Conditioning for your Hunt & Life Beyond

There is no doubt about it! The presence of Covid-19 has changed how we are currently living our lives. These days of social distancing absolutely have their downsides. I can’t help but appreciate, however, the heightened perspective that it has brought to many. I see people dialing in on what is truly important to them; faith, family and our health. Projects that have gone untouched for months, or even years, are getting checked off to-do lists. Local outings with our children are on the rise and new goals are emerging. This is great!

Unfortunately, I have also seen the quarantine have a negative impact elsewhere. There are countless posts circulating about lack of exercise and over eating. Gyms are closed. We are at home snacking. Are bad habits taking a hold of you? Sheltering in place is not easy! We had a blog ready for you readers about “conditioning for your hunt”. The blog’s suggestions were more easily accomplished before these days of isolation. Or were they? Many of us are finding ourselves with a bit more time on our hands and motivation to step out of the house into the spring weather. Maybe we can shift some of the ideas to be applicable now and dare I say, even helpful as we cope with our current lifestyle of isolation.

a sweet bunch of mule deer cross the hiking trail

Hunters revel in the preparation phase. The hunt is booked. The licenses are purchased. Travel plans are in place. You have been researching and buying all the right equipment. Some of you eat, sleep and breath this stuff. You know who you are! You take the time at the range to perfect your shot group. Maps are memorized and you have all the right apps downloaded on your phone. Day and night you are consumed with visions of your next great adventure. And now you’re just waiting for open season.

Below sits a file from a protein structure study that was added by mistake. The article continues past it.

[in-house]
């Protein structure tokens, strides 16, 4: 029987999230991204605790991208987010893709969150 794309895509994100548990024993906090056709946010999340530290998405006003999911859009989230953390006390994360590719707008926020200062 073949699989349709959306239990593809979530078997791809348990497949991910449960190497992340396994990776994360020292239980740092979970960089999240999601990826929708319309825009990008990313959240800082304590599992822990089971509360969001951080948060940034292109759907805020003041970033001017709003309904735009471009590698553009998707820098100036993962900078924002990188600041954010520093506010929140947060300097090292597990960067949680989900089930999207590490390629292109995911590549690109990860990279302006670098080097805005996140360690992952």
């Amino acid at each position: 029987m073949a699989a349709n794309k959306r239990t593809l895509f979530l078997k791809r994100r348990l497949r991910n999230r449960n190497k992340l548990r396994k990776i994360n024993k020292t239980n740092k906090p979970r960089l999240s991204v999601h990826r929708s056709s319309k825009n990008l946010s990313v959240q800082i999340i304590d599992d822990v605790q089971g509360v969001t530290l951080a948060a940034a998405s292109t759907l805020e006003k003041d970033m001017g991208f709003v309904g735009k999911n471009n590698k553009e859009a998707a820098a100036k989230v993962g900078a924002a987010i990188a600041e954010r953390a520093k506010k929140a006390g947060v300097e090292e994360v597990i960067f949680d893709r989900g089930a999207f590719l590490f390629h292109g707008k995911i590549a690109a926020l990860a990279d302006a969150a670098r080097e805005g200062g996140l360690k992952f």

Some would say, that’s all it takes! There is a key element though, at times, which goes untouched; Conditioning for your hunt. If you were to ask any SNS team member about goals for our clients, you would hear words like; “safety, ethical, memorable, good times, successful…” We all want you to have the hunt of a lifetime. Every time! Lack of physical preparation will be reflected in your hunt, potentially impacting your enjoyment, experience and even results. Make no mistake about it! You do not want to show up out of shape to traverse Wyoming’s wild country side!

Now, you may be pumping the brakes. Physical fitness can be a sensitive subject. I really do understand. We see all ranges of a physique, strength, stamina and age for that matter. This blog, by no means, comes with any unrealistic expectations. Instead, it is meant to be a friendly reminder. Make healthy choices. Put in the effort. Prep yourself and you will discover greater pleasure in the hunt.